isolated systolic hypertension; ambulatory blood pressure; white-coat hypertension; white-coat effect; cardiovascular disease; epidemiology
No previous study addressed whether in the general population estimated glomerular filtration rate (eGFR [Chronic Kidney Disease Epidemiology Collaboration formula]) adds to the prediction of cardiovascular outcome over and beyond ambulatory blood pressure. We recorded health outcomes in 5322 subjects (median age, 51.8 years; 43.1% women) randomly recruited from 11 populations, who had baseline measurements of 24-hour ambulatory blood pressure (ABP24) and eGFR. We computed hazard ratios using multivariable-adjusted Cox regression. Median follow-up was 9.3 years. In fully adjusted models, which included both ABP24 and eGFR, ABP24 predicted (P≤0.008) both total (513 deaths) and cardiovascular (206) mortality; eGFR only predicted cardiovascular mortality (P=0.012). Furthermore, ABP24 predicted (P≤0.0056) fatal combined with nonfatal events as a result of all cardiovascular causes (555 events), cardiac disease (335 events), or stroke (218 events), whereas eGFR only predicted the composite cardiovascular end point and stroke (P≤0.035). The interaction terms between ABP24 and eGFR were all nonsignificant (P≥0.082). For cardiovascular mortality, the composite cardiovascular end point, and stroke, ABP24 added 0.35%, 1.17%, and 1.00% to the risk already explained by cohort, sex, age, body mass index, smoking and drinking, previous cardiovascular disease, diabetes mellitus, and antihypertensive drug treatment. Adding eGFR explained an additional 0.13%, 0.09%, and 0.14%, respectively. Sensitivity analyses stratified for ethnicity, sex, and the presence of hypertension or chronic kidney disease (eGFR <60 mL/min per 1.73 m2) were confirmatory. In conclusion, in the general population, eGFR predicts fewer end points than ABP24. Relative to ABP24, eGFR is as an additive, not a multiplicative, risk factor and refines risk stratification 2- to 14-fold less.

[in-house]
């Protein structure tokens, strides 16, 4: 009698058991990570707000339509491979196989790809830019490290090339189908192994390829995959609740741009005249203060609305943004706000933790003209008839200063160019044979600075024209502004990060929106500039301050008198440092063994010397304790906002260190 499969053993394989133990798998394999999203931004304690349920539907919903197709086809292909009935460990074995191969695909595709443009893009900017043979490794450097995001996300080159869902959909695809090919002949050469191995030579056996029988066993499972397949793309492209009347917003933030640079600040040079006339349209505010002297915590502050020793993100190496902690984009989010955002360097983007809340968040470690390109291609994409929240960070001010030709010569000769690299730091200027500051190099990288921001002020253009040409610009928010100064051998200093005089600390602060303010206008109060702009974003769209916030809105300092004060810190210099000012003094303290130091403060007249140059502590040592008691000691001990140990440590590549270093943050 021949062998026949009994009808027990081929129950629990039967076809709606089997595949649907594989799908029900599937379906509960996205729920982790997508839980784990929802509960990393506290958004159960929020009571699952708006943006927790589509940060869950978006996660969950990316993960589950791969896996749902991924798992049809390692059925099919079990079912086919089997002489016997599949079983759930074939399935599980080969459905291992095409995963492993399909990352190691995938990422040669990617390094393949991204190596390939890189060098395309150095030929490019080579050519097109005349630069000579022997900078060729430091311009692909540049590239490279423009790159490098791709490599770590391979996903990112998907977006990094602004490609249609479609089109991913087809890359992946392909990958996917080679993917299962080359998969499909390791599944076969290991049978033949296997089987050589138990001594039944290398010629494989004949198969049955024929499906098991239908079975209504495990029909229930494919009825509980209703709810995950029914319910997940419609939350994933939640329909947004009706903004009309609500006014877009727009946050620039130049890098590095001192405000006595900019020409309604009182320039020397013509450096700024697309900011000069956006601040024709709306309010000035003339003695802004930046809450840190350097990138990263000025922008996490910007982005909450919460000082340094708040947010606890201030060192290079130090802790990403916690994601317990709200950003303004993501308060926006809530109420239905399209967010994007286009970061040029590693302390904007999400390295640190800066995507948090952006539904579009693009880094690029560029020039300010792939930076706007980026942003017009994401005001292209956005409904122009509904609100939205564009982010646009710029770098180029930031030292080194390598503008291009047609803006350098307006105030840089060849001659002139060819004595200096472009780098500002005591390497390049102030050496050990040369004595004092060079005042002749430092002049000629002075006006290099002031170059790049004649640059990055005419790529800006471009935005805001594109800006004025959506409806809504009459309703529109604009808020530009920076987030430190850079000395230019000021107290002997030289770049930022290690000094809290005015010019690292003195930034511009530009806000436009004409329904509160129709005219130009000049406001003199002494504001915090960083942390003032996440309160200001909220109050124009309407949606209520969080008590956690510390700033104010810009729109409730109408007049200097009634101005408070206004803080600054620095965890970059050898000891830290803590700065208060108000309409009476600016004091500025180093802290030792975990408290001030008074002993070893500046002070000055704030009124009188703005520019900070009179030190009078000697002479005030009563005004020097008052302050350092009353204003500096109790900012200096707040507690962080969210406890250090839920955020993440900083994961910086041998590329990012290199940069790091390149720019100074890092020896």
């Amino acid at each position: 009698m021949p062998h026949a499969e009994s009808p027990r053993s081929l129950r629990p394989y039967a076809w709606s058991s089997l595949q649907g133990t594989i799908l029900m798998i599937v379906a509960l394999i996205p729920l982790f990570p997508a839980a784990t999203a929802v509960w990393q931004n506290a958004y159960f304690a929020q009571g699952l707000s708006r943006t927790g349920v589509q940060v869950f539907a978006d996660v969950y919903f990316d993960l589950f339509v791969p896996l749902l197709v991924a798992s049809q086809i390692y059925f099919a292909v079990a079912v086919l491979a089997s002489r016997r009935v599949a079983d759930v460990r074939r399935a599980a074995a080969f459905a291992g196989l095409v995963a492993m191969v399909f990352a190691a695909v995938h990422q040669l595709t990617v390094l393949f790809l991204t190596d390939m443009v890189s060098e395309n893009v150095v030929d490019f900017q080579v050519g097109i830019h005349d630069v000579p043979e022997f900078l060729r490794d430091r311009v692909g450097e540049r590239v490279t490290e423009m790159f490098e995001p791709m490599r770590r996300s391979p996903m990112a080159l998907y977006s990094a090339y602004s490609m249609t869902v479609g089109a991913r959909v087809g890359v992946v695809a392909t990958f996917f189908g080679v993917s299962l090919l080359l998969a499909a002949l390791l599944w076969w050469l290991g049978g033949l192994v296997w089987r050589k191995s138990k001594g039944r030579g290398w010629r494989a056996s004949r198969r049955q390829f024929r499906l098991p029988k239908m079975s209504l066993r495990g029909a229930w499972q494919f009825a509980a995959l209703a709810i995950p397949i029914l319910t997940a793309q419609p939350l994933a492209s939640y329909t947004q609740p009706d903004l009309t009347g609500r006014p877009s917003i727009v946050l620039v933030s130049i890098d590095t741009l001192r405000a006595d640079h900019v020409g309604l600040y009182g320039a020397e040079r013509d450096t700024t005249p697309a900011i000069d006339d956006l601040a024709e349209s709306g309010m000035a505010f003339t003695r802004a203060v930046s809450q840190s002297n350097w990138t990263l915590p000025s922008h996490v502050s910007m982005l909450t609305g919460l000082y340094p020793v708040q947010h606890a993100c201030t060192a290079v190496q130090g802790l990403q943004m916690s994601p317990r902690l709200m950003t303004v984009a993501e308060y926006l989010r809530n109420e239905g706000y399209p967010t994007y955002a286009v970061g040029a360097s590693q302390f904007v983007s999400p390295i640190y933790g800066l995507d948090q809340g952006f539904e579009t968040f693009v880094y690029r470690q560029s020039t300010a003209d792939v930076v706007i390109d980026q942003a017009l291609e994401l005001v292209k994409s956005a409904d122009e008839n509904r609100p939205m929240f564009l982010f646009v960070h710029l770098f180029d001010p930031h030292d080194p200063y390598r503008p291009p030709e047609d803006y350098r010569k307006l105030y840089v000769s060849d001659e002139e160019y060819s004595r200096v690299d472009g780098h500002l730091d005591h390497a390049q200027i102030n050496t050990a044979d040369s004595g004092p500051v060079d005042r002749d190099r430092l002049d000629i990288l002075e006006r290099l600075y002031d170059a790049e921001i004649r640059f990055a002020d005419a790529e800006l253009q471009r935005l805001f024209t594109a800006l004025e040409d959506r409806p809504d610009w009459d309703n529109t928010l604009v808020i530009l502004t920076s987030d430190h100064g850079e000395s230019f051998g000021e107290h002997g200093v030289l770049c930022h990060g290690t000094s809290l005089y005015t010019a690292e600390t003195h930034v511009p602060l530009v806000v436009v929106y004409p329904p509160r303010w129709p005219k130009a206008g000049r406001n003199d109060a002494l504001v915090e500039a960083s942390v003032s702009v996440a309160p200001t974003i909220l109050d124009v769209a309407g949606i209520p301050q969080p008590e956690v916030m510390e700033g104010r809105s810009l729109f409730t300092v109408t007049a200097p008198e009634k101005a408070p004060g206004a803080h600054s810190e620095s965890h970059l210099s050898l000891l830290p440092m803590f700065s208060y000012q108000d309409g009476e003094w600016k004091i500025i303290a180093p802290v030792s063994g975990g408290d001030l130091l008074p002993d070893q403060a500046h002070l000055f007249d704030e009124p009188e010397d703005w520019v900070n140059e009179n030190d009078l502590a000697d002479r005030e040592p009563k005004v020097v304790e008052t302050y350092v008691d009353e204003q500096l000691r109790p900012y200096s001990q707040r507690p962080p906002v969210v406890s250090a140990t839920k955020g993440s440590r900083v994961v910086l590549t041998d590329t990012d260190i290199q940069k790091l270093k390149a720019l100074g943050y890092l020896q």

ambulatory blood pressure; population science; renal function; cardiovascular risk factors; epidemiology
The predictive value of serum uric acid (SUA) for adverse cardiovascular events among obese and overweight patients is not known, but potentially important because of the relation between hyperuricaemia and obesity.
The relationship between SUA and risk of cardiovascular adverse outcomes (nonfatal myocardial infarction, nonfatal stroke, resuscitated cardiac arrest or cardiovascular death) and all-cause mortality, respectively, was evaluated in a post-hoc analysis of the Sibutramine Cardiovascular OUTcomes (SCOUT) trial. Participants enrolled in SCOUT were obese or overweight with pre-existing diabetes and/or cardiovascular disease (CVD). Cox models were used to assess the role of SUA as an independent risk factor.
9742 subjects were included in the study; 83.6% had diabetes, and 75.1% had CVD. During an average follow-up time of 4.2 years, 1043 subjects had a primary outcome (myocardial infarction, resuscitated cardiac arrest, stroke, or cardiovascular death), and 816 died. In a univariate Cox model, the highest SUA quartile was associated with an increased risk of cardiovascular adverse outcomes compared with the lowest SUA quartile in women (hazard ratio [HR]: 1.59; 95% confidence interval [CI]: 1.20–2.10). In multivariate analyses, adjusting for known cardiovascular risk factors the increased risk for the highest SUA quartile was no longer statistically significant among women (HR: 0.99; 95% CI: 0.72–1.36) nor was it among men. Analyses of all-cause mortality found an interaction between sex and SUA. In a multivariate Cox model including women only, the highest SUA quartile was associated with an increased risk in all-cause mortality compared to the lowest SUA quartile (HR: 1.51; 95% CI: 1.08–2.12). No relationship was observed in men (HR: 1.06; 95% CI: 0.82–1.36).
SUA was not an independent predictor of cardiovascular disease and death in these high-risk overweight/obese people. However, our results suggested that SUA was an independent predictor of all-cause mortality in women.
To examine the long-term risk of hyperthyroidism in patients admitted to hospital with new-onset AF. Hyperthyroidism is a well-known risk factor for atrial fibrillation (AF), but it is unknown whether new-onset AF predicts later-occurring hyperthyroidism.
Methods and Results